Paramedics forced to unload ambulances outside Mississauga hospitals during COVID-19 surge
The Pointer file photos/Twitter

Paramedics forced to unload ambulances outside Mississauga hospitals during COVID-19 surge

The nightmare scenario governments face in their battle against COVID-19 is the possibility hospital beds could run out. During the first wave of the pandemic, New York and northern Italy provided cautionary examples of the impossible choices faced by healthcare workers when acute and critical care spaces dry up.

This danger was one of the main motivators in March when Ontario Premier Doug Ford ordered the vast majority of businesses to shut down.

Eight months later, despite images of COVID-19’s ghastly toll seared into the minds of those who worked on the frontlines, serious concern about hospital capacity has been largely ignored by many politicians, as debate around economic impacts has dominated the discourse. Record breaking case numbers have led to a rise in deaths, but so far infection has been more common in younger people with lower mortality rates.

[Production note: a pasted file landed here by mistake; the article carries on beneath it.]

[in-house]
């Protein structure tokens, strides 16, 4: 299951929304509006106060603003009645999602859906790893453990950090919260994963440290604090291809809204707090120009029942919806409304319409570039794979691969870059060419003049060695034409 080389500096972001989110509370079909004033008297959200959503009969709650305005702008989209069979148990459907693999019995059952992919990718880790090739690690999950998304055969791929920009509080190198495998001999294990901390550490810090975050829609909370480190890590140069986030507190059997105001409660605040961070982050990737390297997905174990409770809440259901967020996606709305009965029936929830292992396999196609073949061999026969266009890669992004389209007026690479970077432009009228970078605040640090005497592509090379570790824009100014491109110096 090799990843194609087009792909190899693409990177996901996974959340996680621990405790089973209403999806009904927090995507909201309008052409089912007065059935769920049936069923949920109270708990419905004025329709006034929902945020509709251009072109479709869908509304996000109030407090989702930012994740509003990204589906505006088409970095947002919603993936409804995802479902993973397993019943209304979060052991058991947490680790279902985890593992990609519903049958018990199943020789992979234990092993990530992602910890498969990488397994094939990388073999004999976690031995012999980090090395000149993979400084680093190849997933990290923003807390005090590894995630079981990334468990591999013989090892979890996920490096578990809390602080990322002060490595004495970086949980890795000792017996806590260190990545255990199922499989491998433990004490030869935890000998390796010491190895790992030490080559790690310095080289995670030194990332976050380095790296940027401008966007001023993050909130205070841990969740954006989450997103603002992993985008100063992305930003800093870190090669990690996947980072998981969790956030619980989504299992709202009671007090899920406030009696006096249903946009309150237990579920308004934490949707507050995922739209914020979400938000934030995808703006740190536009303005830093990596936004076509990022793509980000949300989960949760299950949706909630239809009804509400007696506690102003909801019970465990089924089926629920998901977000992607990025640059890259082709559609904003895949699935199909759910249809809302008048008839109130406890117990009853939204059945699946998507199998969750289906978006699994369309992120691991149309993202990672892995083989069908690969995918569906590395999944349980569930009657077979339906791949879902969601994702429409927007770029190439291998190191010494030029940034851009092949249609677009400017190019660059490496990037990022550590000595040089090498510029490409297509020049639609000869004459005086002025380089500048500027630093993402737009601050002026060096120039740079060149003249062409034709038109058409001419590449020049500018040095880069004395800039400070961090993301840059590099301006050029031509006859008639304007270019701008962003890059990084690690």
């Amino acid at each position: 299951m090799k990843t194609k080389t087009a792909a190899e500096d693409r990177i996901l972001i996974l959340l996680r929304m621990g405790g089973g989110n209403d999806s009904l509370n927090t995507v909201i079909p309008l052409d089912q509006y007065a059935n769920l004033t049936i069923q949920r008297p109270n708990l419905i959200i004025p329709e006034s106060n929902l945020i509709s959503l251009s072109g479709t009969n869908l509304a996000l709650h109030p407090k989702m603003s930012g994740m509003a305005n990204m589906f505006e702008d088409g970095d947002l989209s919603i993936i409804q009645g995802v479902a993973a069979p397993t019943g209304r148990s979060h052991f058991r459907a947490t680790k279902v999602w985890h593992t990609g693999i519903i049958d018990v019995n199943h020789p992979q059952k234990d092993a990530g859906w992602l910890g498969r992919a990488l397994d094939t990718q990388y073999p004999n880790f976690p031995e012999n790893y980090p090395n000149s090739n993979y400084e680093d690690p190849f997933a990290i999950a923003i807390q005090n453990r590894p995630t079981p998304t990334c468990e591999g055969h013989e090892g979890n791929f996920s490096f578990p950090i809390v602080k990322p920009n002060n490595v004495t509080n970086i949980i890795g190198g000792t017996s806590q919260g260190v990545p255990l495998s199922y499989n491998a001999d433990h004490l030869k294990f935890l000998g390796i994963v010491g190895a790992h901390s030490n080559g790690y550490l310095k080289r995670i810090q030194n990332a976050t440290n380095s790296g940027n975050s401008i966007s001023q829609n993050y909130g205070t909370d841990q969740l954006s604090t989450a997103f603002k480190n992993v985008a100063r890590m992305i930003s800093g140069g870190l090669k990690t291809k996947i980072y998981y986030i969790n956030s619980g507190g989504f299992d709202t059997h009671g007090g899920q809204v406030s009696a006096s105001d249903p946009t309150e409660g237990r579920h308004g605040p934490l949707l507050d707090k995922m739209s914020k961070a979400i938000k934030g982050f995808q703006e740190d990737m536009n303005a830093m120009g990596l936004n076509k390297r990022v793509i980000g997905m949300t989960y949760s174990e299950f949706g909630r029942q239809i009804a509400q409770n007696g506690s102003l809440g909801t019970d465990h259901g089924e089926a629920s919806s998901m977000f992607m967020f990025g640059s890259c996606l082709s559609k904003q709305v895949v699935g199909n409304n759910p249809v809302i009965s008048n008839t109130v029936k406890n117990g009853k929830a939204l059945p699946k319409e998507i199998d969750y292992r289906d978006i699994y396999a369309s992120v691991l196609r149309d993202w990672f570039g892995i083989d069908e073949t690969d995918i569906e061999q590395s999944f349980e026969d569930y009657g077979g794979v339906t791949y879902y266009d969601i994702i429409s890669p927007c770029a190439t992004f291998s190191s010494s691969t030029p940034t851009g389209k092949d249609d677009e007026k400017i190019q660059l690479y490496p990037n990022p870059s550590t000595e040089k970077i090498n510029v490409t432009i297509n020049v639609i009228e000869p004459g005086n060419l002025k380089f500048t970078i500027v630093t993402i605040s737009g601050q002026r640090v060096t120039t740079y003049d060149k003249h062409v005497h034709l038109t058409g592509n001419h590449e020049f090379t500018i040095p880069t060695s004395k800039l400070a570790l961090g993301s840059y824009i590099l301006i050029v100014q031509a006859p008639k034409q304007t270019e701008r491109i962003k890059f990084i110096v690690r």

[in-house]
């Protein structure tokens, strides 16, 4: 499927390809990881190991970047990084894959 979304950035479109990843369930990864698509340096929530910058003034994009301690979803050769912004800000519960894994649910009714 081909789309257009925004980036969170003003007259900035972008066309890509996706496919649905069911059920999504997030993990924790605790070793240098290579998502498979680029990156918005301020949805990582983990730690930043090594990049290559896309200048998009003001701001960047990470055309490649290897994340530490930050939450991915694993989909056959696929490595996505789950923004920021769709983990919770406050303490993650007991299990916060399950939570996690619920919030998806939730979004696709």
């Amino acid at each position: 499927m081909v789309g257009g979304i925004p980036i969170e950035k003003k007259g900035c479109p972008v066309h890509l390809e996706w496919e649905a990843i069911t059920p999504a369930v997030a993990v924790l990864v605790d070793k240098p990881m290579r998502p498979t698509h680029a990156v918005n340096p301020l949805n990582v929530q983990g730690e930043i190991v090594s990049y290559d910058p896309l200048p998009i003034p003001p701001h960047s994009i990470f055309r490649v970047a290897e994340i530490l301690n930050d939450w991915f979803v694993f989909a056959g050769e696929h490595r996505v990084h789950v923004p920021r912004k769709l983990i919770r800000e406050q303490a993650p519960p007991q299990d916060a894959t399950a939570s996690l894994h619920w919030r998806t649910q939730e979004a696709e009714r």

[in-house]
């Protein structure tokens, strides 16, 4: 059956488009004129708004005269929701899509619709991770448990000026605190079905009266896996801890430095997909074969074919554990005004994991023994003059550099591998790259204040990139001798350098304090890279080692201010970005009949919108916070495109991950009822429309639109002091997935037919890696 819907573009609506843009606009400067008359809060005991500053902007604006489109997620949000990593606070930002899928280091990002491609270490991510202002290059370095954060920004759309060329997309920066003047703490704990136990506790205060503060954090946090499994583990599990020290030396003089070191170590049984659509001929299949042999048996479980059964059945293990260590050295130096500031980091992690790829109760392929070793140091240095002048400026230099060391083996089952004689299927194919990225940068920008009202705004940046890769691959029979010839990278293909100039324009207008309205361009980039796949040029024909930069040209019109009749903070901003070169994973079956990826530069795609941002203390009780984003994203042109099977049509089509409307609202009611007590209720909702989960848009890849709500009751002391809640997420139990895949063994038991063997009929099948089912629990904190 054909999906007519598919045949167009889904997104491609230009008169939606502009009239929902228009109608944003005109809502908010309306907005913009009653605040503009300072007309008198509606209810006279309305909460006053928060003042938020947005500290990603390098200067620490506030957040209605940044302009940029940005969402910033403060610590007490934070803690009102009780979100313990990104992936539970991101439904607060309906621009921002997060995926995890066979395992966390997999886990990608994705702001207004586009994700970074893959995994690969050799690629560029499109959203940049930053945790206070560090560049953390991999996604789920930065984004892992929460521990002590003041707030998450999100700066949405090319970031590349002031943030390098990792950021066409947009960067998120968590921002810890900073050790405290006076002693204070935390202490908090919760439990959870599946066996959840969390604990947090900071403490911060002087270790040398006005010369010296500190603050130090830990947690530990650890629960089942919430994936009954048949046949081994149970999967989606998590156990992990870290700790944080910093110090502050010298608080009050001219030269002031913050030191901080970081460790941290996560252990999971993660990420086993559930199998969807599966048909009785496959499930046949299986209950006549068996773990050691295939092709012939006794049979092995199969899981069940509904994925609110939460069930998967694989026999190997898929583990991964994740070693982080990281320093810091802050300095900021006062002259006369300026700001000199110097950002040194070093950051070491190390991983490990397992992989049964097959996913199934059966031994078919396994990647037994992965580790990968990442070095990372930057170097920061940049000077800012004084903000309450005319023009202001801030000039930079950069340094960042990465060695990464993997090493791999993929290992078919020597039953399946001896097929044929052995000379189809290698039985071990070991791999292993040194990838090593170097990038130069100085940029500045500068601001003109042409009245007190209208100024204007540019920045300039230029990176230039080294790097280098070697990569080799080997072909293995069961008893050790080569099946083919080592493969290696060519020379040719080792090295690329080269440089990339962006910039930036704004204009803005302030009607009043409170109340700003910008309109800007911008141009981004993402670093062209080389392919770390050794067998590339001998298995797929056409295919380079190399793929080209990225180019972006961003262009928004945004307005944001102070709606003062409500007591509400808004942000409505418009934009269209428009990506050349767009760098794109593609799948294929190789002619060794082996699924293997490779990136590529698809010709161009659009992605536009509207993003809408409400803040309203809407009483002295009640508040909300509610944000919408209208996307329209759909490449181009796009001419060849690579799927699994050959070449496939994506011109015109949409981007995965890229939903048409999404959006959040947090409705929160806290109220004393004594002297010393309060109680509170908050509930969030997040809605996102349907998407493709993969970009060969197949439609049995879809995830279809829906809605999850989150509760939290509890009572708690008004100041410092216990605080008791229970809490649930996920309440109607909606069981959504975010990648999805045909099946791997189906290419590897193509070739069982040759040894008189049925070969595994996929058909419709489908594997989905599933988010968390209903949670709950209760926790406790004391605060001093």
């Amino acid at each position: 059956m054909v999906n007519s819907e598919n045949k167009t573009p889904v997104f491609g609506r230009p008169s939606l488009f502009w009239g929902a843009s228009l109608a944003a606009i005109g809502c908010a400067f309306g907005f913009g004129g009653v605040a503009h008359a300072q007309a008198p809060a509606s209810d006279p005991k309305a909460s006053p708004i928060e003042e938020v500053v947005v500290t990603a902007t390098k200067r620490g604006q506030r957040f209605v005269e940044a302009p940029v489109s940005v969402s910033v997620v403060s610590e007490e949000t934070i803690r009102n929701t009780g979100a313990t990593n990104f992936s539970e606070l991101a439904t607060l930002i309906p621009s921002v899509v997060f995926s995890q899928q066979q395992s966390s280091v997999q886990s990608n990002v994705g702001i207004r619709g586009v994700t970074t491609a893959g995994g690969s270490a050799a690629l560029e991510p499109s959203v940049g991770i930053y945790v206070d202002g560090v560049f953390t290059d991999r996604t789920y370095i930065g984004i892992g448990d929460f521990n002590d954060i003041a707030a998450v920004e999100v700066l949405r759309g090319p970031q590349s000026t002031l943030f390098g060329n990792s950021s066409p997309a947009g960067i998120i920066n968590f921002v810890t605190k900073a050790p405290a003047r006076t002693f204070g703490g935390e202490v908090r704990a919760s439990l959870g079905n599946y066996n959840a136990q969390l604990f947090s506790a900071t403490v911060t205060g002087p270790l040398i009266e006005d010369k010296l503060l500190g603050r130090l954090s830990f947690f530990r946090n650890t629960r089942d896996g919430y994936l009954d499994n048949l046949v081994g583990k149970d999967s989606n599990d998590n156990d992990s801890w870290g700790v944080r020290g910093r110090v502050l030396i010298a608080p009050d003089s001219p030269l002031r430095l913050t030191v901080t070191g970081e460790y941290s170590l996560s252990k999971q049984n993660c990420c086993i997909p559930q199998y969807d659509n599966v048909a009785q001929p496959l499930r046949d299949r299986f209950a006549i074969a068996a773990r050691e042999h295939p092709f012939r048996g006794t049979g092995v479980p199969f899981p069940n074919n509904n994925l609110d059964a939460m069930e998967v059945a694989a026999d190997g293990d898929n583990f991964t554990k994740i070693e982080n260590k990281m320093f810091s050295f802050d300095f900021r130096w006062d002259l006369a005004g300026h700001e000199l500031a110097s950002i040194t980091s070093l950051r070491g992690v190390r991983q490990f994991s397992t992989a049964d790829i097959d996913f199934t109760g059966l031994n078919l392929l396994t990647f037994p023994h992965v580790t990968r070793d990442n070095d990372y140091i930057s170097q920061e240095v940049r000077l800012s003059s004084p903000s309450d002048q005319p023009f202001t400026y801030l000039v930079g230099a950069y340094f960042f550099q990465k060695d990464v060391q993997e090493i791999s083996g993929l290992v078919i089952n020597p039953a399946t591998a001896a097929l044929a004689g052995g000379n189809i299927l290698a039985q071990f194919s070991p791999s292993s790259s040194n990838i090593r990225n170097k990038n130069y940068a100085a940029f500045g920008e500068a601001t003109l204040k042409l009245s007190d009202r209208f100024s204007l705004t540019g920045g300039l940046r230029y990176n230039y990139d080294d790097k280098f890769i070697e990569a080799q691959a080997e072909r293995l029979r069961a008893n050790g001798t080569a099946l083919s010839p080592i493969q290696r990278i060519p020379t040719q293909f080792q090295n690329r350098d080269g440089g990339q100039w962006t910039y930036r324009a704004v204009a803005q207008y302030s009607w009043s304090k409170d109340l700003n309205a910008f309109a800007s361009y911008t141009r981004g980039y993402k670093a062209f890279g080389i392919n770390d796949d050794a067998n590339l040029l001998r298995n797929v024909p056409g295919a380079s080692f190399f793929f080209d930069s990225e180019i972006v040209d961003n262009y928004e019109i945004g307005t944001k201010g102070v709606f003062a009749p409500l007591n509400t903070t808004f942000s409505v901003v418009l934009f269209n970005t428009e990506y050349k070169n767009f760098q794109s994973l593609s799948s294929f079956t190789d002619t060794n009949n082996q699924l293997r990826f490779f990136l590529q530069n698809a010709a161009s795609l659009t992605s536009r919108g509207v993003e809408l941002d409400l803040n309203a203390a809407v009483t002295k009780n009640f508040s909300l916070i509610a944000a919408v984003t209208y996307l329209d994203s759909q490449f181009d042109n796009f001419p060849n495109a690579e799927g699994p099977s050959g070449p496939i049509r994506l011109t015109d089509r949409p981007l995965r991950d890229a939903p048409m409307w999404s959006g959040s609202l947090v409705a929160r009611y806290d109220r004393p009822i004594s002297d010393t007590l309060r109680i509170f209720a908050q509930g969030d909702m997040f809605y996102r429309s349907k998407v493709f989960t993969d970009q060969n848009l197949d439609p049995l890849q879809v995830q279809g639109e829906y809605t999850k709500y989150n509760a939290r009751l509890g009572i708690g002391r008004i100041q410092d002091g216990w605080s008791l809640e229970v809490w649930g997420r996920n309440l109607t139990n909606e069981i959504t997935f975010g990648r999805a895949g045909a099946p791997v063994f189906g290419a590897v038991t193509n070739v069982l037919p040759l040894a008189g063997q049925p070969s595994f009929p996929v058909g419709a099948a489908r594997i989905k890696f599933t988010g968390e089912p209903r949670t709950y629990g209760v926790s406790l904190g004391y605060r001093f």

Frontline healthcare workers are bracing for more patients with Peel hospitals arleady at capacity


As an increasingly bitter debate over the economy and healthcare priorities plays out, physicians have warned the government COVID-19 cases will rise among all age groups. Hospitalizations, we have been repeatedly told, are a lagging indicator.

After a Wednesday report from Ontario’s Auditor General that slammed the Province’s pandemic response, Health Minister Christine Elliott hit back. “Thanks to the leadership of public health experts and hospitals, Ontario never reached the point seen in New York and Italy,” she said in a statement.

But, in Mississauga, overwhelmed hospital capacity is creating scenes eerily similar. Stretched hospitals in the city have been forced to reassign spaces to care for increasingly ill COVID-19 patients and, as a result, paramedics are unloading people from ambulances outside in the cold, rain and snow.

In the spring, Trillium Health Partners (THP), which operates two hospitals in Mississauga, turned its indoor paramedic bays (used to unload patients from ambulances) into extended emergency areas.

“THP has been vigilantly following all public health guidelines and has required the ambulance bay space for three reasons: we do not have internal adjacent space in which to expand; physical distancing between patients and staff remains an important infection prevention and control measure; and separate space is required to assess potential non-admit COVID-19 patients,” THP spokesperson Keeley Rogers said in a statement to The Pointer. “The bays are currently being used for triage and rapid assessments. The safety of our patients, staff, and community partners is our top priority and such decisions are made with this in mind.”